Ah, champagne. The sparkly, bubbly, goodness is my favorite summertime drink. It’s not so bad for toasting special occasions, either. Or as an aperitif before a large meal. Or mixed with orange juice at brunch. Okay, let’s be honest, I would pretty much drink it at breakfast, lunch, and dinner, if it was acceptable (and I was in a different tax bracket).
Needless to say, I was pretty excited to see that the New York Academy of Sciences was bringing Gérard Liger-Belair, a professor of chemical physics at the University of Reims Champagne-Ardenne, to New York City to talk about the science of champagne. Liger-Belair has spent the past 10 years studying those tiny, wonderful champagne bubbles. Using high-speed photography, microscopy, and lasers, he’s managed to pin down all you’d ever want to know about how every bubble in your glass is born, grows, and bursts.
Some fun facts from Liger-Belair’s talk:
*Effervescence is promoted by cellulose fibers stuck to the wall of your glass. Yes, dust is the source of that sparkly goodness. In fact, champagne poured into a perfectly clean glass has no bubbles. Champagne poured into a plastic cup has big bubbles that are stuck on the wall of the cup, because the hydrophobic plastic prefers the contact of the gas to the liquid.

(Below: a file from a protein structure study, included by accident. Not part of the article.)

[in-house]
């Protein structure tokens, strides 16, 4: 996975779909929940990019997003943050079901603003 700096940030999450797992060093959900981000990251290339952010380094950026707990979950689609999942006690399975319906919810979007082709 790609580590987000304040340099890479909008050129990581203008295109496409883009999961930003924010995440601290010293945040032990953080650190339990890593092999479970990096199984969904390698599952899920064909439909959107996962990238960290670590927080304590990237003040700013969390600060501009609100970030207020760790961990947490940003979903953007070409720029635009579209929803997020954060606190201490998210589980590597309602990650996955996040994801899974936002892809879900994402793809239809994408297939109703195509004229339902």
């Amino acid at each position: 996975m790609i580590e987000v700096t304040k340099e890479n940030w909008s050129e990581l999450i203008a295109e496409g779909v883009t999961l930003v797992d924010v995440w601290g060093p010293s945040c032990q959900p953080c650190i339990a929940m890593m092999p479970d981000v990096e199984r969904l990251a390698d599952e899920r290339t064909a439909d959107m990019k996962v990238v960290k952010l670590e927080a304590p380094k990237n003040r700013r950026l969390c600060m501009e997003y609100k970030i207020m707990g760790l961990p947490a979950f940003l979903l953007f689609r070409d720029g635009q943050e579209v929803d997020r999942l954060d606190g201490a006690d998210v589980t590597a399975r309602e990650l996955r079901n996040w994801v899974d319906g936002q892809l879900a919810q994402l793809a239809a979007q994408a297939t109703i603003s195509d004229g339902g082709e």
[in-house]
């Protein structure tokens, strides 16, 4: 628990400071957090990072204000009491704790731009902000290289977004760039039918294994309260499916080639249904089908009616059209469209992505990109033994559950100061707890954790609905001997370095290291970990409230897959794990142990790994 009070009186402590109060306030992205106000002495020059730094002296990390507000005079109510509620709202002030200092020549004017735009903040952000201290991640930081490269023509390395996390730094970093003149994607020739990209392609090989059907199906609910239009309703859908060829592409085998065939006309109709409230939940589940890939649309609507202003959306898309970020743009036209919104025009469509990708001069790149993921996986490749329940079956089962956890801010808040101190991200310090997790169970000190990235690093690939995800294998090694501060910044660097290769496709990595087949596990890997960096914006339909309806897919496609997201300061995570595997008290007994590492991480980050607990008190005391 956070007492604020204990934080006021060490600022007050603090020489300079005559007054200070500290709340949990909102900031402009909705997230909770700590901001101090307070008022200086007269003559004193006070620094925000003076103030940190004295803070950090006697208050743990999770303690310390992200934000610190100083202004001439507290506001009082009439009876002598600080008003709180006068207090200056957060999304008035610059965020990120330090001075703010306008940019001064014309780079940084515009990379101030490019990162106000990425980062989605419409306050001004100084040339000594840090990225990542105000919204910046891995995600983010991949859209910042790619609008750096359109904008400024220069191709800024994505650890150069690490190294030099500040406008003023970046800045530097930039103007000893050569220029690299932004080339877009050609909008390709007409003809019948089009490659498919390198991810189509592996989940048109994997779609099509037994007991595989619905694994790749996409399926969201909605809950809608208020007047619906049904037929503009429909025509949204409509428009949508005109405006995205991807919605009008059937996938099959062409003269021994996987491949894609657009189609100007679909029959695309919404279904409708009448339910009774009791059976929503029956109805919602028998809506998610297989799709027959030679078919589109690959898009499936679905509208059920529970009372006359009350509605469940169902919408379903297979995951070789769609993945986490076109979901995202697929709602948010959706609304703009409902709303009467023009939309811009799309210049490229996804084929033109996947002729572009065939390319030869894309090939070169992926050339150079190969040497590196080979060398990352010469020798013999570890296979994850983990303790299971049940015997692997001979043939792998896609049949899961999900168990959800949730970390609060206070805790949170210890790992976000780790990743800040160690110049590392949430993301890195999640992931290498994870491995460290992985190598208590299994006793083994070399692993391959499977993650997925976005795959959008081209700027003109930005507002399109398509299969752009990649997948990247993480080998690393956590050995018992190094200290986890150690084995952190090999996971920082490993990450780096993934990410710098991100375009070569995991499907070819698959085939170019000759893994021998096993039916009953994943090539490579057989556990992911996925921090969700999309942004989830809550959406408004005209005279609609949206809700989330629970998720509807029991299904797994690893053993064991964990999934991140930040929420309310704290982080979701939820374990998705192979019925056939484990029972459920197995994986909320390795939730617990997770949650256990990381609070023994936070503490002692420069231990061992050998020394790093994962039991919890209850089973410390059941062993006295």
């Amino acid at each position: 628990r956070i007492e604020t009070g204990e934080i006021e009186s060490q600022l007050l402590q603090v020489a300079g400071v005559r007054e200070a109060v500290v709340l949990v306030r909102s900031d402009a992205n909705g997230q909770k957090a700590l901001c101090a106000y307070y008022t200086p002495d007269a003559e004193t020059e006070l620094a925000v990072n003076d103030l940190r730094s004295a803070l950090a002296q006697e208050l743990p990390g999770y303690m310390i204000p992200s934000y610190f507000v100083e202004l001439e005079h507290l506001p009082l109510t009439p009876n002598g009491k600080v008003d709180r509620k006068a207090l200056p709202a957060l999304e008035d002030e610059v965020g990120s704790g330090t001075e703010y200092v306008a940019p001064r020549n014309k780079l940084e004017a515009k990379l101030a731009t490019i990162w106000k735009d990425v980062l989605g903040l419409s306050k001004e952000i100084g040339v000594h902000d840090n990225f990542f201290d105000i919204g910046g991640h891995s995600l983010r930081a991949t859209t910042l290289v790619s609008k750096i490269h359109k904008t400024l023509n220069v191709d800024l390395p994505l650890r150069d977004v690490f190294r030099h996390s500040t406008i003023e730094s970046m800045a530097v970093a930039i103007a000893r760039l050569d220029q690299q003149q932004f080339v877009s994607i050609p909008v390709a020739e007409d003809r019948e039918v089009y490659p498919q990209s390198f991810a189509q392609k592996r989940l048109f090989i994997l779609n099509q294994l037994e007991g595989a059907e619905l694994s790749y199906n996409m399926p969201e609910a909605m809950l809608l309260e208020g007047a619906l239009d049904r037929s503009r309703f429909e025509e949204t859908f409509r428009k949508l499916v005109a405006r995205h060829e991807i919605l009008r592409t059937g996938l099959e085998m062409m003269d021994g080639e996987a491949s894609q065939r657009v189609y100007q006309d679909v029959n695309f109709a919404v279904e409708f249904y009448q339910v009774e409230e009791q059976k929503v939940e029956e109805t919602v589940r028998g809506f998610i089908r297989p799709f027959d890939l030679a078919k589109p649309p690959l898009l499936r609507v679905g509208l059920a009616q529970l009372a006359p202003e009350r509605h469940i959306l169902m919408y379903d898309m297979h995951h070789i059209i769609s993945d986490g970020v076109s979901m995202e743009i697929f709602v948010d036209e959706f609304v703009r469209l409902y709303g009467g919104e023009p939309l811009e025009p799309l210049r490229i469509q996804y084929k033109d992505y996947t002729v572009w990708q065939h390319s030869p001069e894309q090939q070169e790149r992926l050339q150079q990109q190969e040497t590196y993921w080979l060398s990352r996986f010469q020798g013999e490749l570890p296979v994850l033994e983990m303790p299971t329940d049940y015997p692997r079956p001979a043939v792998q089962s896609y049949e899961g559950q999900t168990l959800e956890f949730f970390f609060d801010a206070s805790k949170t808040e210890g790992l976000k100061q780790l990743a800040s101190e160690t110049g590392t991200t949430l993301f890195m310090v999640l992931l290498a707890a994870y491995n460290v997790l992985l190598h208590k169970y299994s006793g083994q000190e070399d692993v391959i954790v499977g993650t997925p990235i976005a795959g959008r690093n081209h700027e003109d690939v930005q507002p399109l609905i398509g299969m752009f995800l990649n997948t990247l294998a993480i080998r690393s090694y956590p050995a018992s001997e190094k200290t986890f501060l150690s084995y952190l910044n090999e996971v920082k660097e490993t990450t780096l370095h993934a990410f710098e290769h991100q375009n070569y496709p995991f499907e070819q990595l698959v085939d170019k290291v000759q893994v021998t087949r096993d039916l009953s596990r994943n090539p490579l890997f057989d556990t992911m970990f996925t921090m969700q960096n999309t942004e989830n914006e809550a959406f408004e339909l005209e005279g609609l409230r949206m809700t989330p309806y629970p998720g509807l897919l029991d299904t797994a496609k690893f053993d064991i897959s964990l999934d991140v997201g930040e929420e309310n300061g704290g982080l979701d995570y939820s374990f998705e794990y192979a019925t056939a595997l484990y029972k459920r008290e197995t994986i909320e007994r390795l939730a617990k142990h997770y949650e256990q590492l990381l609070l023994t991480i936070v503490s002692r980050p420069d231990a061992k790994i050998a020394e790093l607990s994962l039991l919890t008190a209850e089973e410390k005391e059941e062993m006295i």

*The best way to wash your champagne flute is with hot water (no soap), then wipe it down with a towel to leave behind some fibers to promote that effervescence.
*The main parameters for the rate of bubble formation are temperature (the higher the temperature, the higher the bubbling rate) and viscosity (the bubbling rate is inversely proportional to the viscosity, which is itself related to the sugar content—in other words, a very sweet champagne will have a lower bubbling rate.).
*Bubbles grow bigger and accelerate as they rise up the side of the flute. The main parameters influencing bubble growth are the distance traveled (you get bigger bubbles in longer flutes), the concentration of the dissolved CO2, and gravity acceleration . (Liger-Belair seems keen on the idea of astronauts drinking champagne on their next trip to the moon.)
*Each bursting bubble produces about five tiny droplets at the surface, creating that wonderfully, sparkly cloud that tickles your nose when drinking champagne.
*And for you beer aficionados, it seems that the CO2 concentration is twice as high in champagne than in beer; in other words, the bubbles are just bigger (um, about twice as big) in champagne.
For more information on how champagne is made, check out Bethany Halford’s What’s That Stuff on the topic. And Liger-Belair has written an entire book on bubbles, “Uncorked: The Science of Champagne
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